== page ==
Karma is a Sanskrit term, commonly translated to mean deed. What it really embodies is three processes – thinking, speaking and action, essentially encompassing nearly all human activity.
The foundation of the belief in karma stems from one premise: As long as we look upon our individual lives as isolated, finite events beginning with the birth of the body and ending with its death, we will not find the explanation of our circumstances. Why is there injustice? Why is there misery? Suffering? However, when we connect our present lives with our past and our future, viewing our life as a looped continuum of eternal existence, we might find meaning in why all things happen in our life. Our present is the result of our past, and our future will be the result of our present.
This belief asserts that what we experience in this finite lifetime is only a blip in the continuum of the entire spectrum of our total existence. A simplified analogy was offered: Suppose our life began each morning and lasted for 24 hours. If we disconnect the life of today from that of yesterday and that of tomorrow and judge each day by its results, we would find poor compensation for our daily endeavors. Furthermore, it would seem terribly unjust to have our life falling on a gloomy, unpleasant day filled with tragedy, while another life fell on the following bright and shiny day filled with luck and bliss. We would not be able to justify the fragments of life.
On a more contemporary commentary in the same lines: “How we spend our days is, of course, how we spend our lives,” Annie Dillard wrote in her timeless The Writing Life.
Karma could also be viewed as a form of glorified rationalization amounting to, “You suffer because …” Obviously, this conviction cannot be scientifically proven – it is not a testable hypothesis. However, if we make a leap of faith in this assumption without restrictions, a great deal of existential confusion seems to suddenly make sense. Reckoning from this standpoint, we may find satisfactory reasons to some of the perplexing problems and complicated affairs of human life. We come to realize how our choices and actions shape who we become.
Indian monk and philosopher Swami Vivekananda in his timeless wisdom, Karma Yoga: The Yoga of Action published in 1896, explains:
Every thought that we think, every deed that we do, after a certain time becomes fine, goes into seed form, so to speak, and lives in the fine body in a potential form and after a time it emerges again and bears its results. These results condition the life of man. Thus he molds his own life. Man is not bound by any other except that which he makes for himself. Our thoughts, our words, and deeds are the threads of the net which we throw around ourselves, for good or for evil. Once we set in motion a certain power, we have to take the full consequence of it. This is the law of karma.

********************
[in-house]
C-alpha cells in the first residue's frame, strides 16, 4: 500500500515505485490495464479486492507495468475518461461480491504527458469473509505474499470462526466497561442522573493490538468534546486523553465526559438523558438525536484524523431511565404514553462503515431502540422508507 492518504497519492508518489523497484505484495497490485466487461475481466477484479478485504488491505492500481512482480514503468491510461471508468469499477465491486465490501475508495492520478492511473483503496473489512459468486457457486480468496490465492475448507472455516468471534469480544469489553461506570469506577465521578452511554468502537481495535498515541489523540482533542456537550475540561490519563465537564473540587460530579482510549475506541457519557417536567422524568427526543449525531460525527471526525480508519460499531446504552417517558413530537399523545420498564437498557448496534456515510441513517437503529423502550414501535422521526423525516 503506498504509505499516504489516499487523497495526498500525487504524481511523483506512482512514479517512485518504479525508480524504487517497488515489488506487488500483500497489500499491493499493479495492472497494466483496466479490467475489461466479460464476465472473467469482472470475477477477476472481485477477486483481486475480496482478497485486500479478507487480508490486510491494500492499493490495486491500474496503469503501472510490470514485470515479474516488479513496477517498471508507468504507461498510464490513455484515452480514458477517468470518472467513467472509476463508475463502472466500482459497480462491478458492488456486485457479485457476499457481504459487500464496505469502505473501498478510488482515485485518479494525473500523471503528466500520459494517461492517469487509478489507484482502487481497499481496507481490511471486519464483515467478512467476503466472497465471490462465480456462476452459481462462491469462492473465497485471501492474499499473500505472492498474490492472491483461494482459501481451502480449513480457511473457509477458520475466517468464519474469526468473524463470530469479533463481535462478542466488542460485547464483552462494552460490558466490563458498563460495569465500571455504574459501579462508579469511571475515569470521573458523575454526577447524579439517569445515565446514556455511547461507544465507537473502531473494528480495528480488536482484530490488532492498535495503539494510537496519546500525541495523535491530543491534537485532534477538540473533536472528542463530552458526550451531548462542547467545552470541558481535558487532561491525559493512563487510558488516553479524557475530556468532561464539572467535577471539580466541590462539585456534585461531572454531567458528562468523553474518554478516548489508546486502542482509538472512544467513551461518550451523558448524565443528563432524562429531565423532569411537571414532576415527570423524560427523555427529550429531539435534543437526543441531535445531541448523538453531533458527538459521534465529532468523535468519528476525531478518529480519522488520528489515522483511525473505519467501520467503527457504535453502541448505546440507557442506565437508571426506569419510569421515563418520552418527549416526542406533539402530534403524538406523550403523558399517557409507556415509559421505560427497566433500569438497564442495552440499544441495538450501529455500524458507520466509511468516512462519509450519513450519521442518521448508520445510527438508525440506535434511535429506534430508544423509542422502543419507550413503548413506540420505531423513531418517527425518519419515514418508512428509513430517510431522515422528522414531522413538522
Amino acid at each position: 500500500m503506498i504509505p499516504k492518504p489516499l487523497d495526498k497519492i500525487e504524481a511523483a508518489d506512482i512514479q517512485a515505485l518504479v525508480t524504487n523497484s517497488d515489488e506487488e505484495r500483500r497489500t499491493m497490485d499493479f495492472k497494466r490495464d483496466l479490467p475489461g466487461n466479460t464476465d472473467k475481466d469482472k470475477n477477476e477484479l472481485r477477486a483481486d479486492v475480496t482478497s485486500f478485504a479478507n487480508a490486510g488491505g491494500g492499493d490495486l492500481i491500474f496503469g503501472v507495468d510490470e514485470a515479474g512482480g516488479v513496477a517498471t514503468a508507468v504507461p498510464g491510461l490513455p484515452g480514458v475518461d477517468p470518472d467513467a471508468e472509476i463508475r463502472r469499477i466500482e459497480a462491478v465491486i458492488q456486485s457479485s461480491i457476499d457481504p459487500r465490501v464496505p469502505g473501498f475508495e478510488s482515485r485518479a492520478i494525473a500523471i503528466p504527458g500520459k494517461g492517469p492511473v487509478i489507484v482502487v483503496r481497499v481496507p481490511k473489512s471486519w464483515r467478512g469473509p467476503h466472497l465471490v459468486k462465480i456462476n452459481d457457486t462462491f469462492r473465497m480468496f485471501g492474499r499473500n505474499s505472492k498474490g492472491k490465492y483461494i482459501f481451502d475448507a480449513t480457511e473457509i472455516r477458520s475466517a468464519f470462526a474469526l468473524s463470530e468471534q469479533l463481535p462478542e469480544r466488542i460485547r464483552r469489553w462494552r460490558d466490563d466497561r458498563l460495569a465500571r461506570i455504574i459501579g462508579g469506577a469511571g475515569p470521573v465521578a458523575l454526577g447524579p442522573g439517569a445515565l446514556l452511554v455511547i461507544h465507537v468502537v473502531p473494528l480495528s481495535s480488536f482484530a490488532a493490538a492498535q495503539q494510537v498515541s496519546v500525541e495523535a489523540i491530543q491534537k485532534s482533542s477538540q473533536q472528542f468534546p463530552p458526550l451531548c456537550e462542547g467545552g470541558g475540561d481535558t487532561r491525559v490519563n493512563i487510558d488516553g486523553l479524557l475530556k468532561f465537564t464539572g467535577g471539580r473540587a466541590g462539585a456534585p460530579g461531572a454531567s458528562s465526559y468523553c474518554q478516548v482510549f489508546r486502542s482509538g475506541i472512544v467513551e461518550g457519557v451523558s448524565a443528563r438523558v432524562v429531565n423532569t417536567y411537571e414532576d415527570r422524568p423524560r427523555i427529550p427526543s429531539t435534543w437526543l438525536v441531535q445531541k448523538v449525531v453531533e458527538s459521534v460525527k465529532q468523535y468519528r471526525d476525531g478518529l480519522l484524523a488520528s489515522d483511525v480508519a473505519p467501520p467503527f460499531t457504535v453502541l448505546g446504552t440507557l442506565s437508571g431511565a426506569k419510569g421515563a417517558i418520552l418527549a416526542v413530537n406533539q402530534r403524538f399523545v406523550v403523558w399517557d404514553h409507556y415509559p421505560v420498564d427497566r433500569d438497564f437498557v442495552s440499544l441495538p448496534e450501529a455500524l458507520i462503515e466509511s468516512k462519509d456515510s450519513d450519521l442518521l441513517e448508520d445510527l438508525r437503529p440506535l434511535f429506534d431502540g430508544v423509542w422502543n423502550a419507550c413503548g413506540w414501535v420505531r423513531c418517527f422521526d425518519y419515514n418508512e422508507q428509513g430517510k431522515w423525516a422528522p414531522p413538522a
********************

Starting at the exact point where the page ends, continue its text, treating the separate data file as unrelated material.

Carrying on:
The idea of karma is in accordance with the popular saying, “Heaven helps those who help themselves.” A person, therefore, is not to be judged by the sufferings he or she undergoes, but by his/her capacity to rise above – ultimately our attitude in the face of adversity.
To take this concept up a notch, karma comes down to one thing: Essentially the law of cause and effect pervades everything in the manifested world. Furthermore, understanding cause and effect entails recognizing the very philosophy of our lives, our belief in a super-natural being governing the fate of our lives and the role of freewill.
For those of us who are believers, it is the tug of war between the sovereignty of God and man’s freedom of action that result in our mundane conflict. If we relegate complete dominance of our lives to a supreme being, it makes God responsible for man’s vices and suffering – the all-powerful dictator. Such that, all that happens to us is predetermined by God; concluding that only some receive grace and others are doomed to live in everlasting misery.
The only way that sovereignty of a super-natural being and freedom of man come together is through a more unified understanding of our relationship with this Supreme Being – a non-duality approach. Non-duality means ‘not two’ and points to an understanding of the essential oneness, completeness and unity of life, a wholeness which exists here and now, void of any apparent separation.
Buddhist philosopher D. T. Suzuki says,
Where dualism holds good, this karma does not apply.
It is thus only through a non-dualistic view of the world that the idea of karma makes sense. As Madam Blavatsky, co-founder of the Theosophical Society in 1875 observed,
Karma is that unseen and unknown law which adjusts wisely, intelligently, and equitably each effect to its cause, tracing the latter back to its producer.
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